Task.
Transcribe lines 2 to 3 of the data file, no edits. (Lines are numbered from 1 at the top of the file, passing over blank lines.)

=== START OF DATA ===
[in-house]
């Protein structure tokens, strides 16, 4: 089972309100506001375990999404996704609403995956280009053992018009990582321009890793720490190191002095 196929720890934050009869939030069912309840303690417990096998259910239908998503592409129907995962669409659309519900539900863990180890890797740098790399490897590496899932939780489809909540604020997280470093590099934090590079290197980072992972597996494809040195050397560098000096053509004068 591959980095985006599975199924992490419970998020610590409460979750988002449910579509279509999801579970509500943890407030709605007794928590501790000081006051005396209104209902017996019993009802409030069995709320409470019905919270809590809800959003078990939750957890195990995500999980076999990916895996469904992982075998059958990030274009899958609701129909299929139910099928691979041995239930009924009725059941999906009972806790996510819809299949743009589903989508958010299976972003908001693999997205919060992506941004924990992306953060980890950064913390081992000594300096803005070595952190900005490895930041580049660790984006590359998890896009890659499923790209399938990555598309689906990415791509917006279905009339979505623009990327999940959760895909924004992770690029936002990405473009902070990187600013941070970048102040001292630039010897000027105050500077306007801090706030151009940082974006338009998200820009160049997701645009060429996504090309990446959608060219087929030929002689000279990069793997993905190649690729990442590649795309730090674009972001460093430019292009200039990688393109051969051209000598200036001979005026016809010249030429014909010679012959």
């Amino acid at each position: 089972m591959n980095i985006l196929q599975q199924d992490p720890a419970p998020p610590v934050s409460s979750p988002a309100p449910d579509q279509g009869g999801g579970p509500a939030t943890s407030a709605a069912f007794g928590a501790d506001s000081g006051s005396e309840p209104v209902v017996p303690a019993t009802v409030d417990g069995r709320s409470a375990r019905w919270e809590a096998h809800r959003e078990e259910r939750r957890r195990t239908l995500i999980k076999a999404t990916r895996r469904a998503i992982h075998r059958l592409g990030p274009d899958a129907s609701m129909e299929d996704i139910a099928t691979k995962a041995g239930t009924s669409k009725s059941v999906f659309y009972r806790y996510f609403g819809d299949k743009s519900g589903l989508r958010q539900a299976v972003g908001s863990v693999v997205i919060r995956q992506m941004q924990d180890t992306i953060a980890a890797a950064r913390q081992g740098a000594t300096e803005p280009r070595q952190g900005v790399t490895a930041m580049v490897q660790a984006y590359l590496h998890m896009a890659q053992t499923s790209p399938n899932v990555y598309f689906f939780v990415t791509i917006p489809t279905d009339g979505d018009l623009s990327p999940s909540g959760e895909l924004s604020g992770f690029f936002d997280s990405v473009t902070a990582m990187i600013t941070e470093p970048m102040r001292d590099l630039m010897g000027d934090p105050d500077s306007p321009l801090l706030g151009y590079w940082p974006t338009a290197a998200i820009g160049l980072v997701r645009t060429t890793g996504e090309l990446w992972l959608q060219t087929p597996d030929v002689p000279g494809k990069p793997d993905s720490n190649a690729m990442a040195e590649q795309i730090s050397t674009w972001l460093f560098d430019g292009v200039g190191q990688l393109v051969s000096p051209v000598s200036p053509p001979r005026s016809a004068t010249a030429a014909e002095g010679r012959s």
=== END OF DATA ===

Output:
């Protein structure tokens, strides 16, 4: 089972309100506001375990999404996704609403995956280009053992018009990582321009890793720490190191002095 196929720890934050009869939030069912309840303690417990096998259910239908998503592409129907995962669409659309519900539900863990180890890797740098790399490897590496899932939780489809909540604020997280470093590099934090590079290197980072992972597996494809040195050397560098000096053509004068 591959980095985006599975199924992490419970998020610590409460979750988002449910579509279509999801579970509500943890407030709605007794928590501790000081006051005396209104209902017996019993009802409030069995709320409470019905919270809590809800959003078990939750957890195990995500999980076999990916895996469904992982075998059958990030274009899958609701129909299929139910099928691979041995239930009924009725059941999906009972806790996510819809299949743009589903989508958010299976972003908001693999997205919060992506941004924990992306953060980890950064913390081992000594300096803005070595952190900005490895930041580049660790984006590359998890896009890659499923790209399938990555598309689906990415791509917006279905009339979505623009990327999940959760895909924004992770690029936002990405473009902070990187600013941070970048102040001292630039010897000027105050500077306007801090706030151009940082974006338009998200820009160049997701645009060429996504090309990446959608060219087929030929002689000279990069793997993905190649690729990442590649795309730090674009972001460093430019292009200039990688393109051969051209000598200036001979005026016809010249030429014909010679012959």
């Amino acid at each position: 089972m591959n980095i985006l196929q599975q199924d992490p720890a419970p998020p610590v934050s409460s979750p988002a309100p449910d579509q279509g009869g999801g579970p509500a939030t943890s407030a709605a069912f007794g928590a501790d506001s000081g006051s005396e309840p209104v209902v017996p303690a019993t009802v409030d417990g069995r709320s409470a375990r019905w919270e809590a096998h809800r959003e078990e259910r939750r957890r195990t239908l995500i999980k076999a999404t990916r895996r469904a998503i992982h075998r059958l592409g990030p274009d899958a129907s609701m129909e299929d996704i139910a099928t691979k995962a041995g239930t009924s669409k009725s059941v999906f659309y009972r806790y996510f609403g819809d299949k743009s519900g589903l989508r958010q539900a299976v972003g908001s863990v693999v997205i919060r995956q992506m941004q924990d180890t992306i953060a980890a890797a950064r913390q081992g740098a000594t300096e803005p280009r070595q952190g900005v790399t490895a930041m580049v490897q660790a984006y590359l590496h998890m896009a890659q053992t499923s790209p399938n899932v990555y598309f689906f939780v990415t791509i917006p489809t279905d009339g979505d018009l623009s990327p999940s909540g959760e895909l924004s604020g992770f690029f936002d997280s990405v473009t902070a990582m990187i600013t941070e470093p970048m102040r001292d590099l630039m010897g000027d934090p105050d500077s306007p321009l801090l706030g151009y590079w940082p974006t338009a290197a998200i820009g160049l980072v997701r645009t060429t890793g996504e090309l990446w992972l959608q060219t087929p597996d030929v002689p000279g494809k990069p793997d993905s720490n190649a690729m990442a040195e590649q795309i730090s050397t674009w972001l460093f560098d430019g292009v200039g190191q990688l393109v051969s000096p051209v000598s200036p053509p001979r005026s016809a004068t010249a030429a014909e002095g010679r012959s």